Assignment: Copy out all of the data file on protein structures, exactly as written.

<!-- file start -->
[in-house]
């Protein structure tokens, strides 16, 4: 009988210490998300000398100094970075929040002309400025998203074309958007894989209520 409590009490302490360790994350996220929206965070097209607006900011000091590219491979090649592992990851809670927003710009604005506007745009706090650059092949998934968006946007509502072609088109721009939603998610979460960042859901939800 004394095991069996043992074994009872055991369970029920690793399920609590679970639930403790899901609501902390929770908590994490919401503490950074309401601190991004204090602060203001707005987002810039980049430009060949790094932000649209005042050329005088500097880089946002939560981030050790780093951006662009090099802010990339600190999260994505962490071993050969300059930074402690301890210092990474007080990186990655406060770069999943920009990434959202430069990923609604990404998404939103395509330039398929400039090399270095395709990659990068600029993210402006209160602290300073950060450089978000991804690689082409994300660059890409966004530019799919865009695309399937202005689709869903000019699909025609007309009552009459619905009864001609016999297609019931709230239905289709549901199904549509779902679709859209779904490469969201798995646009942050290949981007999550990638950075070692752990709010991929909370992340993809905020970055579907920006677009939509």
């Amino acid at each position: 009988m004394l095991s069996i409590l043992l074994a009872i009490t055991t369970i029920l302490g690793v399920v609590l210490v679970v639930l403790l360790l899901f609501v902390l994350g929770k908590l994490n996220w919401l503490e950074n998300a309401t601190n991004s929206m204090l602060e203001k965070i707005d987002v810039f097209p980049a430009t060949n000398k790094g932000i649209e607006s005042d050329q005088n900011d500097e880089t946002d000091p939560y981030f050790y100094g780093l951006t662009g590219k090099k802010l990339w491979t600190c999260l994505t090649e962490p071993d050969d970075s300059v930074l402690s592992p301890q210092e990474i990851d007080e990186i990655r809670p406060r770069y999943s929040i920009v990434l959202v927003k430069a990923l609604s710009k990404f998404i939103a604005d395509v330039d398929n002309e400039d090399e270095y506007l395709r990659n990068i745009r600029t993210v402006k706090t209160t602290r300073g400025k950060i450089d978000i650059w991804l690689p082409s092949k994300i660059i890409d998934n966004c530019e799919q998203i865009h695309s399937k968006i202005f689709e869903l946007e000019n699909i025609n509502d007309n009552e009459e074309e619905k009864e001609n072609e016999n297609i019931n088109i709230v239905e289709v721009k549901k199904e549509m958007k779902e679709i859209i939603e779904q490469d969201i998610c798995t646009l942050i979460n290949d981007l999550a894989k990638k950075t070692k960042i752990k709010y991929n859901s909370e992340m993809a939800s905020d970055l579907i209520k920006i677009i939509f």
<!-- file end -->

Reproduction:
[in-house]
């Protein structure tokens, strides 16, 4: 009988210490998300000398100094970075929040002309400025998203074309958007894989209520 409590009490302490360790994350996220929206965070097209607006900011000091590219491979090649592992990851809670927003710009604005506007745009706090650059092949998934968006946007509502072609088109721009939603998610979460960042859901939800 004394095991069996043992074994009872055991369970029920690793399920609590679970639930403790899901609501902390929770908590994490919401503490950074309401601190991004204090602060203001707005987002810039980049430009060949790094932000649209005042050329005088500097880089946002939560981030050790780093951006662009090099802010990339600190999260994505962490071993050969300059930074402690301890210092990474007080990186990655406060770069999943920009990434959202430069990923609604990404998404939103395509330039398929400039090399270095395709990659990068600029993210402006209160602290300073950060450089978000991804690689082409994300660059890409966004530019799919865009695309399937202005689709869903000019699909025609007309009552009459619905009864001609016999297609019931709230239905289709549901199904549509779902679709859209779904490469969201798995646009942050290949981007999550990638950075070692752990709010991929909370992340993809905020970055579907920006677009939509």
């Amino acid at each position: 009988m004394l095991s069996i409590l043992l074994a009872i009490t055991t369970i029920l302490g690793v399920v609590l210490v679970v639930l403790l360790l899901f609501v902390l994350g929770k908590l994490n996220w919401l503490e950074n998300a309401t601190n991004s929206m204090l602060e203001k965070i707005d987002v810039f097209p980049a430009t060949n000398k790094g932000i649209e607006s005042d050329q005088n900011d500097e880089t946002d000091p939560y981030f050790y100094g780093l951006t662009g590219k090099k802010l990339w491979t600190c999260l994505t090649e962490p071993d050969d970075s300059v930074l402690s592992p301890q210092e990474i990851d007080e990186i990655r809670p406060r770069y999943s929040i920009v990434l959202v927003k430069a990923l609604s710009k990404f998404i939103a604005d395509v330039d398929n002309e400039d090399e270095y506007l395709r990659n990068i745009r600029t993210v402006k706090t209160t602290r300073g400025k950060i450089d978000i650059w991804l690689p082409s092949k994300i660059i890409d998934n966004c530019e799919q998203i865009h695309s399937k968006i202005f689709e869903l946007e000019n699909i025609n509502d007309n009552e009459e074309e619905k009864e001609n072609e016999n297609i019931n088109i709230v239905e289709v721009k549901k199904e549509m958007k779902e679709i859209i939603e779904q490469d969201i998610c798995t646009l942050i979460n290949d981007l999550a894989k990638k950075t070692k960042i752990k709010y991929n859901s909370e992340m993809a939800s905020d970055l579907i209520k920006i677009i939509f």